Zone heating and cooling is about controlling the temperatures of the various rooms within your home. Heat rises, so rooms on second or third floors are often too warm. In turn, basement rooms are typically too cold. Rooms with vaulted ceilings have a difficult time retaining heat, while rooms that receive long hours of sunlight are often difficult to cool down.
With residential zoning, you can now even out the temperatures in different rooms or sections of your home. Many homes have a greater need for residential zoning if they have:
- Multiple levels
- Large open areas
- Sprawling layout
- Finished basement/attic
Most homes need a minimum of two zones:
- Living areas
- Sleeping areas
A residential zoning system makes use of motorized dampers that are controlled by room thermostats and can selectively control the temperature for each zone/room of the home. You can compare this to each room in a house having its own separate light switch rather than one master switch. A zoning system allows you to have that same control over the temperature for each room or section of house. And, as a bonus, besides increasing comfort levels in your home, a zoning system can also substantially reduce your utility bills. According to the U.S. Department of Energy, system zoning can save homeowners up to 30 percent on a typical heating and cooling bill. The Department of Energy also estimates that heating and cooling account for 40 percent of the average household's utility costs. Since guest rooms and other seldom-used rooms don't require constant heating or cooling, zoning systems allows you to save money by running temperature-controlled air to those rooms only when it is necessary.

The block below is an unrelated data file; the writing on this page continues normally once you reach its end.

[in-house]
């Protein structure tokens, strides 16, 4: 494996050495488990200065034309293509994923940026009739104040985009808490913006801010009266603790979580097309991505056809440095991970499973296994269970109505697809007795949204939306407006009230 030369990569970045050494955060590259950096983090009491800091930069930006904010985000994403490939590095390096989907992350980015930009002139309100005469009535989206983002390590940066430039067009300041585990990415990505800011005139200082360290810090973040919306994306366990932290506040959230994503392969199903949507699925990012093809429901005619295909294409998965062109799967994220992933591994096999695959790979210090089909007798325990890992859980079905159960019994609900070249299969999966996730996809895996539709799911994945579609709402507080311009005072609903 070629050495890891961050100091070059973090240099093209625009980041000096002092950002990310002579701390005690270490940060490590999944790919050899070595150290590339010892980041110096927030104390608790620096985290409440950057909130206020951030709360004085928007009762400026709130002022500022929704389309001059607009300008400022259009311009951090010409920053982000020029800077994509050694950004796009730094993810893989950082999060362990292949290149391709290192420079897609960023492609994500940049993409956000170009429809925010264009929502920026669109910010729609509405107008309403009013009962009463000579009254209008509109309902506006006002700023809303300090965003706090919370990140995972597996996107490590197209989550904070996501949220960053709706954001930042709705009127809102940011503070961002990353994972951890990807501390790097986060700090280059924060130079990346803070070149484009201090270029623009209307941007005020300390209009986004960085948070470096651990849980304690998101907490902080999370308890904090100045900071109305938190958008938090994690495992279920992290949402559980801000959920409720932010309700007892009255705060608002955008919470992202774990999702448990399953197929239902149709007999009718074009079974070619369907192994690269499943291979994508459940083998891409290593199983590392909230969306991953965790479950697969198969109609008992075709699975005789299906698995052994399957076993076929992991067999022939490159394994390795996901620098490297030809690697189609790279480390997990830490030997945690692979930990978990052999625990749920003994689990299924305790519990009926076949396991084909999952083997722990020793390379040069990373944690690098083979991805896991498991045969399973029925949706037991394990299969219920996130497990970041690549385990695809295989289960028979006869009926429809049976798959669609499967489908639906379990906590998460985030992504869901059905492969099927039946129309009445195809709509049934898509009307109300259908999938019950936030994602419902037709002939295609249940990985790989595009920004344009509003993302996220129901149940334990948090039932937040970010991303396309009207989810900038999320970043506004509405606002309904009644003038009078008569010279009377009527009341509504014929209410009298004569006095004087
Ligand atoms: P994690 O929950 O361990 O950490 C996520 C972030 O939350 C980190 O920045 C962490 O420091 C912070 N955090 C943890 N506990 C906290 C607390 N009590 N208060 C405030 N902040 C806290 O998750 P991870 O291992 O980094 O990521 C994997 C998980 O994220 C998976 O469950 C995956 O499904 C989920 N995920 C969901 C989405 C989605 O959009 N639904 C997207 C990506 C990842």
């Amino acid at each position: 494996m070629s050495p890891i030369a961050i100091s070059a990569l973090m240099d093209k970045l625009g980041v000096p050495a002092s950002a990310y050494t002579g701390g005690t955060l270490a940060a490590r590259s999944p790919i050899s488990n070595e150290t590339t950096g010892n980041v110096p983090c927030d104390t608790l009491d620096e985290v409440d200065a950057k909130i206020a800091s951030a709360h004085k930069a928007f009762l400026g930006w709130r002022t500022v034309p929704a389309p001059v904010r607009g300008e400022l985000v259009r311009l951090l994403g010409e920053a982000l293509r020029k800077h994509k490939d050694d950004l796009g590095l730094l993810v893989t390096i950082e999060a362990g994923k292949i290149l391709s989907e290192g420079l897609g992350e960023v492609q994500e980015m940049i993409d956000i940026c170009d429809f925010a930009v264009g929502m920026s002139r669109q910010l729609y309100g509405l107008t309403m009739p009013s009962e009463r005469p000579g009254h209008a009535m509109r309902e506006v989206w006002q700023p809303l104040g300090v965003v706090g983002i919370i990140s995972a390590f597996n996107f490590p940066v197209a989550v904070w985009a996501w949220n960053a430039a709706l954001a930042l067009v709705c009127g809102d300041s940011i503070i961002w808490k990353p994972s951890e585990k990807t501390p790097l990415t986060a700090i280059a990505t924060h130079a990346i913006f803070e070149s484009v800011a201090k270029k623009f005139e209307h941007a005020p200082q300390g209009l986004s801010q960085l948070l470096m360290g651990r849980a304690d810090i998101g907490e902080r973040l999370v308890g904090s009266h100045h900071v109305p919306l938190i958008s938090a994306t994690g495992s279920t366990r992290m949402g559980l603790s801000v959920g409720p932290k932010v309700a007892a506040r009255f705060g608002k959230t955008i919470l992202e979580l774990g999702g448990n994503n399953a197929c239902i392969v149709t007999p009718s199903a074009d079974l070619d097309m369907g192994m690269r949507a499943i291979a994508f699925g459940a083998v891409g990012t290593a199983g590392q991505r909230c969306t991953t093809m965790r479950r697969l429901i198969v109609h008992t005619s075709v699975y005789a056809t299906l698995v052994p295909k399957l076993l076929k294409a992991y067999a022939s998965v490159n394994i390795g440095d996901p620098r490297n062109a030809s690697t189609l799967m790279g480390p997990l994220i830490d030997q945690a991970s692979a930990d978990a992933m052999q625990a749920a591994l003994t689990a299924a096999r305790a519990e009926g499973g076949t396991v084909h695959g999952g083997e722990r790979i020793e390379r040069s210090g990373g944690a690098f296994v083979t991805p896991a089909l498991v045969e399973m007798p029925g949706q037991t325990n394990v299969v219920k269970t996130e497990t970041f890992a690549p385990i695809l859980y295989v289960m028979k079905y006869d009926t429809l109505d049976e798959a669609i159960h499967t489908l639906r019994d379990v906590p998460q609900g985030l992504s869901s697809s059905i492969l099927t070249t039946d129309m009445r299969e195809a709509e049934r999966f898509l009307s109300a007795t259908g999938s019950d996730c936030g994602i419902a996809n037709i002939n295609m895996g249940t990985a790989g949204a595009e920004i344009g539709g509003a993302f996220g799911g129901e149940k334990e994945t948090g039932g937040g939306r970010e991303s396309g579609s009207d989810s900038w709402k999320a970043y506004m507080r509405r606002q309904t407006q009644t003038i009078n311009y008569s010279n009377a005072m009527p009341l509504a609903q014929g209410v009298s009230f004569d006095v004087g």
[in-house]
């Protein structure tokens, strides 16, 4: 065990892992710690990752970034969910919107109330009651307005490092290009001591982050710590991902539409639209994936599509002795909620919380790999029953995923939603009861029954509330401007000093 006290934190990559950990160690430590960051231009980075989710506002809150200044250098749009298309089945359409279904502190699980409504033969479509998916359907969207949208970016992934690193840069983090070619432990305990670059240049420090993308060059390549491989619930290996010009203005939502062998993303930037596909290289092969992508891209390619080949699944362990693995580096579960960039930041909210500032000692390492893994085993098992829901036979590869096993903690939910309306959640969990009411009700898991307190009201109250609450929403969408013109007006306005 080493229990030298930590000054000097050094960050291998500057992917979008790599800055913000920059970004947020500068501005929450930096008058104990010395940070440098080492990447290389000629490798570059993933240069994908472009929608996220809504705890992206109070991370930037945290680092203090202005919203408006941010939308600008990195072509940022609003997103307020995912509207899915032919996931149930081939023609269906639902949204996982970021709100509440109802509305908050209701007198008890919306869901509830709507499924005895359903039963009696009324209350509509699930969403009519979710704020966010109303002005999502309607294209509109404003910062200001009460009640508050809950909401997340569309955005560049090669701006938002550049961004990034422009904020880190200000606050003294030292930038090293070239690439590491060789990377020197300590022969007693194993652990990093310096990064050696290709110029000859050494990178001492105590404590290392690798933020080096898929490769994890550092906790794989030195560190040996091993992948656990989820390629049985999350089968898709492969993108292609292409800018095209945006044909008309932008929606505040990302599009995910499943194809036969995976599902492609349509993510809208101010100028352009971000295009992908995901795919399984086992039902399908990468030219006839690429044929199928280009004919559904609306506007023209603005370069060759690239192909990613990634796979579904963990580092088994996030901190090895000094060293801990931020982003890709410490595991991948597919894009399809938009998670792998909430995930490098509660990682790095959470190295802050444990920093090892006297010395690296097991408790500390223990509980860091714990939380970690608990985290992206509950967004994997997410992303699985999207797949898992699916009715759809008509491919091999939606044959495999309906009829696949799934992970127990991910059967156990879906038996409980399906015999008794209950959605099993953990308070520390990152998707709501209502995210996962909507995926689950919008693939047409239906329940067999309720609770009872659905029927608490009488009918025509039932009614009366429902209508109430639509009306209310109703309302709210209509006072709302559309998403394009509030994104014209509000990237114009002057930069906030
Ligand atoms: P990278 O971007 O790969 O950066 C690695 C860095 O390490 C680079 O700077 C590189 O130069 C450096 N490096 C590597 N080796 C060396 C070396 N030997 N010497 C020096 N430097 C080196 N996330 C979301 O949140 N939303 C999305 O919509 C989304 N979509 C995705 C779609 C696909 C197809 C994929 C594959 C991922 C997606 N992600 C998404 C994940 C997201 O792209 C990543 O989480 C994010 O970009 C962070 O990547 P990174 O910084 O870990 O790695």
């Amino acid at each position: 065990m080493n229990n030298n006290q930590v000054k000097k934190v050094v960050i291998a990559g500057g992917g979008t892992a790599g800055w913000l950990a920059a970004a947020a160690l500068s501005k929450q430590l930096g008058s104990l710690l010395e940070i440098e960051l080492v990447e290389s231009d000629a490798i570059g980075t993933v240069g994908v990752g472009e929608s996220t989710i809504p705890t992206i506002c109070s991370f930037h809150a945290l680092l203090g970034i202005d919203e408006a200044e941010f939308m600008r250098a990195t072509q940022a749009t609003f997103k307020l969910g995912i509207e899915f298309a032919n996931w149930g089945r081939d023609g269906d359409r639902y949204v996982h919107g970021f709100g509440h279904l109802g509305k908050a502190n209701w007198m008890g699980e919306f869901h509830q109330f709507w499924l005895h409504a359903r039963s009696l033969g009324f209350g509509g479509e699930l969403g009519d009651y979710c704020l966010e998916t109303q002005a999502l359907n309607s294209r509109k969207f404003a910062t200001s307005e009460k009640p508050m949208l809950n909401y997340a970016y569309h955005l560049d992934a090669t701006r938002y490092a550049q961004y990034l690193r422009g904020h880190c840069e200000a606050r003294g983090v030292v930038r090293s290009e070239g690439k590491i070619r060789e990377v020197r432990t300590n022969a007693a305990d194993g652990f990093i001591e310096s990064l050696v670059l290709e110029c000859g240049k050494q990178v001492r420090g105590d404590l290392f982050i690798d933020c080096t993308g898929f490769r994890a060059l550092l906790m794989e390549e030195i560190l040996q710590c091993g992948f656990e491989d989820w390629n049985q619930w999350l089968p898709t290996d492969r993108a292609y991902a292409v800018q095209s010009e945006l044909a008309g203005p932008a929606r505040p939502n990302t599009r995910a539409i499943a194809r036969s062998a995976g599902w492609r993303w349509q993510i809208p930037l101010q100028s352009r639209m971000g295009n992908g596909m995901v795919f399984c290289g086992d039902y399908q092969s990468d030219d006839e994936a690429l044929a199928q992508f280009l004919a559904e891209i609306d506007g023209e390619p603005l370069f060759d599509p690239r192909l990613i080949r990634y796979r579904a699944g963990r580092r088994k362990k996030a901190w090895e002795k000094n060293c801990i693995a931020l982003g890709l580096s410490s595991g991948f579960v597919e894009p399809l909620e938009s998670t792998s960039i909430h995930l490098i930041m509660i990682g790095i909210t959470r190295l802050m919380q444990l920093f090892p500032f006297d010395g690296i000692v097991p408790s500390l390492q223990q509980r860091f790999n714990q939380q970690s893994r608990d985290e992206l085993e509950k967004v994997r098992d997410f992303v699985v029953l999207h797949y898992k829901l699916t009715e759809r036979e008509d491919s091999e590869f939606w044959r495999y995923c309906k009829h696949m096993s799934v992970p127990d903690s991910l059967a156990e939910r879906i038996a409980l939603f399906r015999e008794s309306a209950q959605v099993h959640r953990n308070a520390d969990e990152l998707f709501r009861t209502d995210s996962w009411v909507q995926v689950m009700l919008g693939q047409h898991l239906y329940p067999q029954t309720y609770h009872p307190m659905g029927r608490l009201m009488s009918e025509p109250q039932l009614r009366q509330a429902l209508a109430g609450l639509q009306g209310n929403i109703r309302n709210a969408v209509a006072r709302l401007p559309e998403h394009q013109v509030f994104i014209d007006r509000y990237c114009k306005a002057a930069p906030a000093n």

Contact us today to schedule a Comfort Consultant to provide you more information about zoned heating and air conditioning systems and we will help you find an option that fits your home, your budget and your heating and cooling needs.